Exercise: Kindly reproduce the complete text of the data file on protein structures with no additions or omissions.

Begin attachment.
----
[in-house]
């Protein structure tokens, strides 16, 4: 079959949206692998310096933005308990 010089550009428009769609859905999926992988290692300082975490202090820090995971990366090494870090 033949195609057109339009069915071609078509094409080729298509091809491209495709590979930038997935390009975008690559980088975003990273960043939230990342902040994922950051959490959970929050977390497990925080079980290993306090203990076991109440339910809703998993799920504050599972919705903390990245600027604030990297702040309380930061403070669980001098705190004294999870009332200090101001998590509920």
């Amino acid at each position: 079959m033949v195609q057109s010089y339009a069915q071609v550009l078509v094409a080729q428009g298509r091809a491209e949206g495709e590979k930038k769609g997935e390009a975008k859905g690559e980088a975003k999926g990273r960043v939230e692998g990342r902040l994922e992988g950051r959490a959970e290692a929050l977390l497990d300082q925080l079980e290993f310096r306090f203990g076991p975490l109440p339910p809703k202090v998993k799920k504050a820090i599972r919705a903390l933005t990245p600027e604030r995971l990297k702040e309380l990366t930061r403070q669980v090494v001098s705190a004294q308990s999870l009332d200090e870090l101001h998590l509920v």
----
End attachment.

[in-house]
């Protein structure tokens, strides 16, 4: 079959949206692998310096933005308990 010089550009428009769609859905999926992988290692300082975490202090820090995971990366090494870090 033949195609057109339009069915071609078509094409080729298509091809491209495709590979930038997935390009975008690559980088975003990273960043939230990342902040994922950051959490959970929050977390497990925080079980290993306090203990076991109440339910809703998993799920504050599972919705903390990245600027604030990297702040309380930061403070669980001098705190004294999870009332200090101001998590509920």
């Amino acid at each position: 079959m033949v195609q057109s010089y339009a069915q071609v550009l078509v094409a080729q428009g298509r091809a491209e949206g495709e590979k930038k769609g997935e390009a975008k859905g690559e980088a975003k999926g990273r960043v939230e692998g990342r902040l994922e992988g950051r959490a959970e290692a929050l977390l497990d300082q925080l079980e290993f310096r306090f203990g076991p975490l109440p339910p809703k202090v998993k799920k504050a820090i599972r919705a903390l933005t990245p600027e604030r995971l990297k702040e309380l990366t930061r403070q669980v090494v001098s705190a004294q308990s999870l009332d200090e870090l101001h998590l509920v």